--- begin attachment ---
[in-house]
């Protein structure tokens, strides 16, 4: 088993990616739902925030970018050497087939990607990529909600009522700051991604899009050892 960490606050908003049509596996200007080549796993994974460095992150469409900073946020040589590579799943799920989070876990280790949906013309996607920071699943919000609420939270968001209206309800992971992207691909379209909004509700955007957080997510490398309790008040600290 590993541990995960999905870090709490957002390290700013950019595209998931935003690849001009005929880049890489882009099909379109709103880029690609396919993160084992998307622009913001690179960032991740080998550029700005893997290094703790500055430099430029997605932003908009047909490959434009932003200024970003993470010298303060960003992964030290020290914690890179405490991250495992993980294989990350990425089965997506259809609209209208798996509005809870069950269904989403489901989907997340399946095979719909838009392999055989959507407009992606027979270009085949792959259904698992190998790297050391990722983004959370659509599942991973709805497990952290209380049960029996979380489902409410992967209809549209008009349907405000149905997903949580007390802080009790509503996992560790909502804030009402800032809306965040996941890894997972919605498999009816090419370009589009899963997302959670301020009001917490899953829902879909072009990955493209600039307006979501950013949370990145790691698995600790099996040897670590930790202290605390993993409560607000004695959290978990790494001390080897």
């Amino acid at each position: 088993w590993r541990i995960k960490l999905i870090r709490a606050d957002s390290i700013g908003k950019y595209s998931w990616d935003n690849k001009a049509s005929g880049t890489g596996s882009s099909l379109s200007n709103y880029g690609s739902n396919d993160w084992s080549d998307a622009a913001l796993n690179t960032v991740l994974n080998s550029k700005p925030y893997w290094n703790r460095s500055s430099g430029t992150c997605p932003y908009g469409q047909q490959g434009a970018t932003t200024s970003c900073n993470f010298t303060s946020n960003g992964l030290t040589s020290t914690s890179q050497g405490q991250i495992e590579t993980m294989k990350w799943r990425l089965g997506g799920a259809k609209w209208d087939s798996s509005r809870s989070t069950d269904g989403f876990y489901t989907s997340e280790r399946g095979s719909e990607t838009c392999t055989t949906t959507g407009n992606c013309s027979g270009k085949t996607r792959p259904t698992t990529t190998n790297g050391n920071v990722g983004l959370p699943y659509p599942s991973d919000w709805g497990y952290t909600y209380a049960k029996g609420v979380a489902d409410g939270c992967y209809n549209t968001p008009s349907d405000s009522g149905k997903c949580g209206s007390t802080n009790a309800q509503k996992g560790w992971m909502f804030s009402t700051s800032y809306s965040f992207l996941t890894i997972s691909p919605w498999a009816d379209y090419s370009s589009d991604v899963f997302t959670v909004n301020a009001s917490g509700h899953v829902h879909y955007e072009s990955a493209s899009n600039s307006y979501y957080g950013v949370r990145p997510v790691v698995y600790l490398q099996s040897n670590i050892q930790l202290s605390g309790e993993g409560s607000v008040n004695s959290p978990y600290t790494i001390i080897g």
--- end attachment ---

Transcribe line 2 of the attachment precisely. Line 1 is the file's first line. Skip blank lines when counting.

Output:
């Protein structure tokens, strides 16, 4: 088993990616739902925030970018050497087939990607990529909600009522700051991604899009050892 960490606050908003049509596996200007080549796993994974460095992150469409900073946020040589590579799943799920989070876990280790949906013309996607920071699943919000609420939270968001209206309800992971992207691909379209909004509700955007957080997510490398309790008040600290 590993541990995960999905870090709490957002390290700013950019595209998931935003690849001009005929880049890489882009099909379109709103880029690609396919993160084992998307622009913001690179960032991740080998550029700005893997290094703790500055430099430029997605932003908009047909490959434009932003200024970003993470010298303060960003992964030290020290914690890179405490991250495992993980294989990350990425089965997506259809609209209208798996509005809870069950269904989403489901989907997340399946095979719909838009392999055989959507407009992606027979270009085949792959259904698992190998790297050391990722983004959370659509599942991973709805497990952290209380049960029996979380489902409410992967209809549209008009349907405000149905997903949580007390802080009790509503996992560790909502804030009402800032809306965040996941890894997972919605498999009816090419370009589009899963997302959670301020009001917490899953829902879909072009990955493209600039307006979501950013949370990145790691698995600790099996040897670590930790202290605390993993409560607000004695959290978990790494001390080897």